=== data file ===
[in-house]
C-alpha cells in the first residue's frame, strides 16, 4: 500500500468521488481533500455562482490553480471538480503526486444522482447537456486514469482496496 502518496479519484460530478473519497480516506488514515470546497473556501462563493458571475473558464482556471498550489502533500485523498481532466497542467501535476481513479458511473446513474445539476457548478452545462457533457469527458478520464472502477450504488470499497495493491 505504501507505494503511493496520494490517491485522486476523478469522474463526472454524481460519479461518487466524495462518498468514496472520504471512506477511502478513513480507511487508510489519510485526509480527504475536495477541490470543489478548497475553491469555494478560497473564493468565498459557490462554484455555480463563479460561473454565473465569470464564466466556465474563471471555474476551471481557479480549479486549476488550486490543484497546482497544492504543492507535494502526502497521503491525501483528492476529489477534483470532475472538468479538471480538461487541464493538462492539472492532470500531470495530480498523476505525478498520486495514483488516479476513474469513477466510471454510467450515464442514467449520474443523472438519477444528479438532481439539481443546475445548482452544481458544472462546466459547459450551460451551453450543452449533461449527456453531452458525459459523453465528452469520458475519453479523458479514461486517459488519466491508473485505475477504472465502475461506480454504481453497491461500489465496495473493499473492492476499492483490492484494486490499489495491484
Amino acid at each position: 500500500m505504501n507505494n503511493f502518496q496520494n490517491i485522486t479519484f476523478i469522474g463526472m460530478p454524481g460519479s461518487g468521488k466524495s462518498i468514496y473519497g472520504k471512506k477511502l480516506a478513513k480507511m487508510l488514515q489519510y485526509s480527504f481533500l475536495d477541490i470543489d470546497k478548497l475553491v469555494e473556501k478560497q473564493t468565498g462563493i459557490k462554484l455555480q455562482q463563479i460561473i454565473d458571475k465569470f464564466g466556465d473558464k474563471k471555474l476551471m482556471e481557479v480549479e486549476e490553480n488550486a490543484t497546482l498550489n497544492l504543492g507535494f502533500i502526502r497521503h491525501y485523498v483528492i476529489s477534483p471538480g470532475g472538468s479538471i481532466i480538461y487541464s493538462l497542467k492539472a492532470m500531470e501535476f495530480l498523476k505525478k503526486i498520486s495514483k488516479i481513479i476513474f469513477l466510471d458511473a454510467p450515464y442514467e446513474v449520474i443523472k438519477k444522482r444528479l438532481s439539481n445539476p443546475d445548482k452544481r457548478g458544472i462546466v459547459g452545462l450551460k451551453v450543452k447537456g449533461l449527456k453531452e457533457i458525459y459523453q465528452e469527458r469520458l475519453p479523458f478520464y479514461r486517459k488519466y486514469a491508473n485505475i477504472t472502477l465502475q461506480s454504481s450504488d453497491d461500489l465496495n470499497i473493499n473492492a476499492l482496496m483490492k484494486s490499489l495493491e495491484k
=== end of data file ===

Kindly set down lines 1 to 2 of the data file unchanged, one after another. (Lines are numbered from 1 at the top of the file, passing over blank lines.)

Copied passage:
[in-house]
C-alpha cells in the first residue's frame, strides 16, 4: 500500500468521488481533500455562482490553480471538480503526486444522482447537456486514469482496496 502518496479519484460530478473519497480516506488514515470546497473556501462563493458571475473558464482556471498550489502533500485523498481532466497542467501535476481513479458511473446513474445539476457548478452545462457533457469527458478520464472502477450504488470499497495493491 505504501507505494503511493496520494490517491485522486476523478469522474463526472454524481460519479461518487466524495462518498468514496472520504471512506477511502478513513480507511487508510489519510485526509480527504475536495477541490470543489478548497475553491469555494478560497473564493468565498459557490462554484455555480463563479460561473454565473465569470464564466466556465474563471471555474476551471481557479480549479486549476488550486490543484497546482497544492504543492507535494502526502497521503491525501483528492476529489477534483470532475472538468479538471480538461487541464493538462492539472492532470500531470495530480498523476505525478498520486495514483488516479476513474469513477466510471454510467450515464442514467449520474443523472438519477444528479438532481439539481443546475445548482452544481458544472462546466459547459450551460451551453450543452449533461449527456453531452458525459459523453465528452469520458475519453479523458479514461486517459488519466491508473485505475477504472465502475461506480454504481453497491461500489465496495473493499473492492476499492483490492484494486490499489495491484